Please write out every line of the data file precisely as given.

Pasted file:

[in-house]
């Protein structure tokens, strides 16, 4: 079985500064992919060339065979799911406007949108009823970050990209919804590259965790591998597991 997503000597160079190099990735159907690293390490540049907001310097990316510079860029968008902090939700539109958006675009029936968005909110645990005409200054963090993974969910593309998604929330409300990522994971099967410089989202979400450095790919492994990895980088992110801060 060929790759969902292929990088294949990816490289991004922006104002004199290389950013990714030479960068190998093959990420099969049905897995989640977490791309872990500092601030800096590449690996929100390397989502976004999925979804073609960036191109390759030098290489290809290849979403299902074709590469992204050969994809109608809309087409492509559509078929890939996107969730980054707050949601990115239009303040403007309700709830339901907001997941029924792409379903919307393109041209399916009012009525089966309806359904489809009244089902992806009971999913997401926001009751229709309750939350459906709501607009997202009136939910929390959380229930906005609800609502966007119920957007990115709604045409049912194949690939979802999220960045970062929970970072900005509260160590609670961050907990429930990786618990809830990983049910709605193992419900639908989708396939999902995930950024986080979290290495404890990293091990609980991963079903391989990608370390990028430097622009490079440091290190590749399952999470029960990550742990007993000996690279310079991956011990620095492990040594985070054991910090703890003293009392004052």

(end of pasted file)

[in-house]
């Protein structure tokens, strides 16, 4: 079985500064992919060339065979799911406007949108009823970050990209919804590259965790591998597991 997503000597160079190099990735159907690293390490540049907001310097990316510079860029968008902090939700539109958006675009029936968005909110645990005409200054963090993974969910593309998604929330409300990522994971099967410089989202979400450095790919492994990895980088992110801060 060929790759969902292929990088294949990816490289991004922006104002004199290389950013990714030479960068190998093959990420099969049905897995989640977490791309872990500092601030800096590449690996929100390397989502976004999925979804073609960036191109390759030098290489290809290849979403299902074709590469992204050969994809109608809309087409492509559509078929890939996107969730980054707050949601990115239009303040403007309700709830339901907001997941029924792409379903919307393109041209399916009012009525089966309806359904489809009244089902992806009971999913997401926001009751229709309750939350459906709501607009997202009136939910929390959380229930906005609800609502966007119920957007990115709604045409049912194949690939979802999220960045970062929970970072900005509260160590609670961050907990429930990786618990809830990983049910709605193992419900639908989708396939999902995930950024986080979290290495404890990293091990609980991963079903391989990608370390990028430097622009490079440091290190590749399952999470029960990550742990007993000996690279310079991956011990620095492990040594985070054991910090703890003293009392004052």